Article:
This week marks the second installment of my DIY series with Flower Muse. And it’s a fun one – fun to make and fun to play around with. Definitely more light hearted and playful than the first DIY in this series, so there’s a little something for everyone so far with these projects.
This time, I made a DIY fresh flower ampersand that is filled with gorgeous blooms like (my favorite) ranunculus and a some seriously stunning garden roses. BUT I didn’t want to make just one of these, so I made two. One smaller ampersand that will keep the flowers fresh longer and one giant one that is big impact. The smaller version is great for photo booth props, table top decor, or as a cool centerpiece at a party (or wedding). While, the much larger version, which was over 2.5 feet tall, can be hung from a door (inside or outside), used as home decor, or as a giant prop for a photo booth.
Each one is made a little differently – the more complicated of the two being the smaller, floral foam one (they’re both pretty easy though, honestly). So I have a more detailed step by step for the first one and then the basics for the larger version.
I used a combination of garden roses and ranunculus. Here’s the exact breakdown…
- Joyce garden roses (which are pink)
- Free Spirit garden roses (which are an orangey-pink)
- Ranunculus (in orange, hot pink, pink, and red)
- Red piano spray garden roses *these are so gorgeous!
- Pink Majolica spray garden roses
Other materials you’ll need:
floral foam sheet (as big as you can find) // a knife or other sharp object to cut with // scissors // floral wire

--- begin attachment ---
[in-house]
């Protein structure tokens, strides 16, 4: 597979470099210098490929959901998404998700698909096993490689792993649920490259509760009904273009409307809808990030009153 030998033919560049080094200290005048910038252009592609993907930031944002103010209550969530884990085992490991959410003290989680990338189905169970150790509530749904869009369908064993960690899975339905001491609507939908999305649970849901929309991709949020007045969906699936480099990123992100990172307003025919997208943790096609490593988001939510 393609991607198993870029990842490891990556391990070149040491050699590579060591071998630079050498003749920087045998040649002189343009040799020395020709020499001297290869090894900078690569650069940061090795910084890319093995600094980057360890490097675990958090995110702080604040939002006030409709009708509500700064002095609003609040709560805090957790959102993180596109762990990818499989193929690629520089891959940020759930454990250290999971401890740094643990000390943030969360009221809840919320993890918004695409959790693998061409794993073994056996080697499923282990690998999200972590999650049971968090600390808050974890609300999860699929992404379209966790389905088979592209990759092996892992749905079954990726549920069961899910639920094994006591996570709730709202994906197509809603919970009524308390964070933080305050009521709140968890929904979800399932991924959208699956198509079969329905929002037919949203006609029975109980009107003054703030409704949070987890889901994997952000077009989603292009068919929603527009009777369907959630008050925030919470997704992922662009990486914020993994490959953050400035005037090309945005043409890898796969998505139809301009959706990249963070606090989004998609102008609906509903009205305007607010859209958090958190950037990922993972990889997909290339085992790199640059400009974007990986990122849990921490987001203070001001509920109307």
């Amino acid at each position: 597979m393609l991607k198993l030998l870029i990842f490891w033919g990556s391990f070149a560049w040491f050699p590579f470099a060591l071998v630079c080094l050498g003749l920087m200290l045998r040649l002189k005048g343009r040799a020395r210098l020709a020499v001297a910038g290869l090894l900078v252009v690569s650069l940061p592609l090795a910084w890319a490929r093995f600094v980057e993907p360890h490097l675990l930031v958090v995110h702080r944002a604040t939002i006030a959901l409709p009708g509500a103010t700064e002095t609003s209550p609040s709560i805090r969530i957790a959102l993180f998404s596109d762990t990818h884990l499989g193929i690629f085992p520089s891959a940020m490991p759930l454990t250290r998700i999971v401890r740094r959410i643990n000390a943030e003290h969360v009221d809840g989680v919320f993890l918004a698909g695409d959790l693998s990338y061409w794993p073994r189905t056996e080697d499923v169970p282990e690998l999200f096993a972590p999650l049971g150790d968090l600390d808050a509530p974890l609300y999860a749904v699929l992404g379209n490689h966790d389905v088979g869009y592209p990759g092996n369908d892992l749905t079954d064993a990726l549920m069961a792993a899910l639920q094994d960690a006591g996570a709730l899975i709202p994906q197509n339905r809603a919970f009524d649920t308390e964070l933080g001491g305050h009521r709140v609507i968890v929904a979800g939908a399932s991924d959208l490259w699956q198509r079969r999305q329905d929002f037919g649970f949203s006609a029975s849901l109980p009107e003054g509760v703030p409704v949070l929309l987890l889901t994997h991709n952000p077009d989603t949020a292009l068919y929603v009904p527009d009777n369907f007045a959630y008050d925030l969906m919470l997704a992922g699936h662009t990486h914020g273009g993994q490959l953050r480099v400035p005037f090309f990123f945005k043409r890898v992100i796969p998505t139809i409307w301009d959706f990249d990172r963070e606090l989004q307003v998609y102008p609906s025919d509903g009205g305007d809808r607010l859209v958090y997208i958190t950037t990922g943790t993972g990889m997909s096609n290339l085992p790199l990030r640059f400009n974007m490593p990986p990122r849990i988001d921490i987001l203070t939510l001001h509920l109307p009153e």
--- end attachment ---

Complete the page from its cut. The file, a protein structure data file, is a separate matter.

Before you get started:
Be sure to cut 1/2″ to 1″ off the bottom of each stem, at a diagonal to maximize water intake. Remove leaves/foliage before placing them in buckets filled with 3″ – 4″ of room temp water. If possible, keep flowers in a cool area away from direct sunlight until you are ready to use them. More flower care and handling instructions here.
1. Freehand an ampersand using a knife as your pen, directly onto your sheet of floral foam. You don’t have to carve deep yet. You’re just making guidelines for carving in step one. I looked at a few different typefaces on the computer before deciding on one that was relatively thick and drew it a couple of times on a piece of paper first to get the hang of it.
2. Once you’re happy with the shape you’ve created, it is time for the fun part – carving the foam. Using the same knife, begin cutting away pieces of foam from the sheet, using the guidelines you created in step one. This will keep you from accidentally cutting off an important part of the ampersand. Note: If you do accidentally cut off a part of the ampersand that was supposed to remain intact, you can reattach the pieces with floral pins.
3. Once your ampersand has been completely cut out, soak it in water according to instructions on your floral foam packaging and set aside.
4. Now, it’s time to tackle the flowers. First, remove any leaves from the stem and then cut the stem down to 2-3 inches in length. You want the stems to be relatively short so they’ll easily go into the foam when it’s time.